Asian Antiques by Silk Road
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All Items : Antiques : Regional Art : Asian : Chinese : Architectural Elements : Pre 1800 item #313771 (stock #24-86)
Silk Road Gallery
$595.00
Pierced carvings of foliage widely spaced around a framed rectangular relief carving give this 18th century Chinese elm wood panel a light and airy look. The central carving depicts a three-tiered village scene with a stylized mountain in the background. A horizontal pierced carving inset at the top of the panel represents foliage, and a relief carving inset at the panel's bottom depicts a bird and a flowering branch. All the elements are set within frames so the piece has a balanced, ordered fe...
All Items : Popular Collectibles : Cultural : Contemporary item #708063 (stock #24-04)
Silk Road Gallery
$120.00
An unusual handcarved vase of hardwood native to Uzbekistan shows the strong relationship in aesthetics between Middle Eastern Persian or Iranian design and designs used by the Uzbek people of Central Asia. This piece is the product of an Uzbek family woodcarving business run by the family matriarch, herself a second generation woodcarver. Although the business mainly produces large ornate furniture for the local market in Uzbekistan, family members take great delight in creating small, carefull...
All Items : Antiques : Regional Art : Asian : Chinese : Scholar Art : Pre 1900 item #878968 (stock #60-11)
Silk Road Gallery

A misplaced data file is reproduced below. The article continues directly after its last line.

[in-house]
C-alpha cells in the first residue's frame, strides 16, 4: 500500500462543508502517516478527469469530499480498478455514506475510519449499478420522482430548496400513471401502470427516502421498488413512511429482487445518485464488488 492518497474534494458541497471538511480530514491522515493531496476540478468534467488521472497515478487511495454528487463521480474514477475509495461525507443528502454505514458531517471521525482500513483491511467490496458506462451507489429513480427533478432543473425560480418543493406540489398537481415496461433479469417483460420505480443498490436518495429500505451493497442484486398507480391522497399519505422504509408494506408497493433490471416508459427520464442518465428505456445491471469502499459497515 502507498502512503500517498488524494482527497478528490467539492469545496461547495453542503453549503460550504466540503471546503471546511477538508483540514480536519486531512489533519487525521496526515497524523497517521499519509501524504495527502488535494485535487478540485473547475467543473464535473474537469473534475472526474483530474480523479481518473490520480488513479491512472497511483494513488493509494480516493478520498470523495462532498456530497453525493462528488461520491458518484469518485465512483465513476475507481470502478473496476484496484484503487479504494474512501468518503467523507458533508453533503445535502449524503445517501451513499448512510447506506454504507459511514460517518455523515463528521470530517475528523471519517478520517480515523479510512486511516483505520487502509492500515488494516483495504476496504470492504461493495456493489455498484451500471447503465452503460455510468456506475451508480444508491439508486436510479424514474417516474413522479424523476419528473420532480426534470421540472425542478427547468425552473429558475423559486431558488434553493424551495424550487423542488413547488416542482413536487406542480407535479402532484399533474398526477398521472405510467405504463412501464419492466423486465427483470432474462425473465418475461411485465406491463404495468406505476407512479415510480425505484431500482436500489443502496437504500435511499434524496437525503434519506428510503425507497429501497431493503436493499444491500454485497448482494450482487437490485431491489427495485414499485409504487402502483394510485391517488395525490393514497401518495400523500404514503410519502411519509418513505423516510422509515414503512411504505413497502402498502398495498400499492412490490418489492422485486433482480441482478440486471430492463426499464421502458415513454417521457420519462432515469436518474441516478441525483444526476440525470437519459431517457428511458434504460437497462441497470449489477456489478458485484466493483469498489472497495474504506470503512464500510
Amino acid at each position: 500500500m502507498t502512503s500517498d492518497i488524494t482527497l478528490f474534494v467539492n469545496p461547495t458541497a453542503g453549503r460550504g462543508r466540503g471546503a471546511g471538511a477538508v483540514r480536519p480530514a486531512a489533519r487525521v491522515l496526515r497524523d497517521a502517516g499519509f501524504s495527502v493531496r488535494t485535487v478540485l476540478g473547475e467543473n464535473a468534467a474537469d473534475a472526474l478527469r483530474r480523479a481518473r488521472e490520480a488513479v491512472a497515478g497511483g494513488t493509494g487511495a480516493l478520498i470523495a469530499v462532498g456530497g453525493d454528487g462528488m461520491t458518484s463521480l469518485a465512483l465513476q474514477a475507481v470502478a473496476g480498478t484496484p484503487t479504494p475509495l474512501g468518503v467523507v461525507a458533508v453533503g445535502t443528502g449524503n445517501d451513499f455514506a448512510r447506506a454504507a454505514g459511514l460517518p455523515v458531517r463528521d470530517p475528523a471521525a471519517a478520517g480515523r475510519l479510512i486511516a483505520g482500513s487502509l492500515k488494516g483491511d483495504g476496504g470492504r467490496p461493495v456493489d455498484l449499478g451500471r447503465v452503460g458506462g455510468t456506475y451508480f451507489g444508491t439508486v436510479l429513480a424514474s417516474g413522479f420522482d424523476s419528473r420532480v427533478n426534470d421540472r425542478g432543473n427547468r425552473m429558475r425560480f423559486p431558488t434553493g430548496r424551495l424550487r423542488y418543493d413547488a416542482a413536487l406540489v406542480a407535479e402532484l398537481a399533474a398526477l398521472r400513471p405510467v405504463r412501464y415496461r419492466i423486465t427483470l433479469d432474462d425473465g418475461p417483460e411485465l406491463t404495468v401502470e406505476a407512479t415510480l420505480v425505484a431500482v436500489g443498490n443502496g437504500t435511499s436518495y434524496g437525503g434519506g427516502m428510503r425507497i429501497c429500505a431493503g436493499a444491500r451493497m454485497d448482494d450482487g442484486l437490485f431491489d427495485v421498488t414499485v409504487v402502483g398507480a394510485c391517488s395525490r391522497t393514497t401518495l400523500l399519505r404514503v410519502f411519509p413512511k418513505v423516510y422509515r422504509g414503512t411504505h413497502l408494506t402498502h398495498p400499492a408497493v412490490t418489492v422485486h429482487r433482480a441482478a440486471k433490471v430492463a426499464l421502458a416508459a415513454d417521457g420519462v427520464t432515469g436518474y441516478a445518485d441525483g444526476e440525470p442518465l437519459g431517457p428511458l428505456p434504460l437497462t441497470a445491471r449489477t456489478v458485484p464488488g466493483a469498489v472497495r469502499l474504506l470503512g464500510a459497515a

SOLD
This Taihu scholar's stone is classified as "linglong," one of the criteria used by connoisseurs to judge the rocks collected by Chinese literati. The term linglong may be translated as "shapely" or as "pierced with many holes." This stone also is in the category of "fantastic rock" (as opposed to "zoomorphic rocks" and "landscape rocks") for the obvious reason that one can see abstract, dream-like representations in its form. Shaped by the water of Tai Hu (Lake Tai) near Suzhou, its dark khaki...
All Items : Antiques : Regional Art : Asian : Chinese : Architectural Elements : Pre 1900 item #980111 (stock #24-98)
Silk Road Gallery
$690.00
A 19th century Chinese red lacquered wood panel is carved with the gods of happiness, prosperity and longevity surrounded by lively attendants running to and fro in a garden scene. Gold leaf applied sparingly over the lacquer adds richness and depth to the carving. The panel is in two parts, with the gods and their retinue carved in relief on the upper section, and fine pierced carving on the bottom section, with beautifully executed symbolic icons: a peony representing honor and masculinity is...